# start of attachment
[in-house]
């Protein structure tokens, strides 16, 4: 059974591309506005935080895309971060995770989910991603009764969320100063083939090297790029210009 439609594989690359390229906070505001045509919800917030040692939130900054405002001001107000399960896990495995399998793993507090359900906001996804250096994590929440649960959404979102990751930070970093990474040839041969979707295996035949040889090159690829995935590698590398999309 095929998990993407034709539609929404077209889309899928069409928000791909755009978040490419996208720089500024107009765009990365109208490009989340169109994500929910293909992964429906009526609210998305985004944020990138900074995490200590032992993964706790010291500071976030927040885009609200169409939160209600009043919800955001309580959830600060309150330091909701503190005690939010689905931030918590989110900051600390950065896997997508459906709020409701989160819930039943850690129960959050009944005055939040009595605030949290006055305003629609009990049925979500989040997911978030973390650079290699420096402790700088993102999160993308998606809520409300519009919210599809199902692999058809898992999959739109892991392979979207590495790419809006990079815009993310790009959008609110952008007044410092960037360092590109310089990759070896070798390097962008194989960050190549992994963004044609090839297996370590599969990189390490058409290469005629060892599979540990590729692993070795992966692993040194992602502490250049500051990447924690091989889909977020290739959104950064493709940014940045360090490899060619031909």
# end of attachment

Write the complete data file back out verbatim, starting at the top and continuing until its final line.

[in-house]
């Protein structure tokens, strides 16, 4: 059974591309506005935080895309971060995770989910991603009764969320100063083939090297790029210009 439609594989690359390229906070505001045509919800917030040692939130900054405002001001107000399960896990495995399998793993507090359900906001996804250096994590929440649960959404979102990751930070970093990474040839041969979707295996035949040889090159690829995935590698590398999309 095929998990993407034709539609929404077209889309899928069409928000791909755009978040490419996208720089500024107009765009990365109208490009989340169109994500929910293909992964429906009526609210998305985004944020990138900074995490200590032992993964706790010291500071976030927040885009609200169409939160209600009043919800955001309580959830600060309150330091909701503190005690939010689905931030918590989110900051600390950065896997997508459906709020409701989160819930039943850690129960959050009944005055939040009595605030949290006055305003629609009990049925979500989040997911978030973390650079290699420096402790700088993102999160993308998606809520409300519009919210599809199902692999058809898992999959739109892991392979979207590495790419809006990079815009993310790009959008609110952008007044410092960037360092590109310089990759070896070798390097962008194989960050190549992994963004044609090839297996370590599969990189390490058409290469005629060892599979540990590729692993070795992966692993040194992602502490250049500051990447924690091989889909977020290739959104950064493709940014940045360090490899060619031909």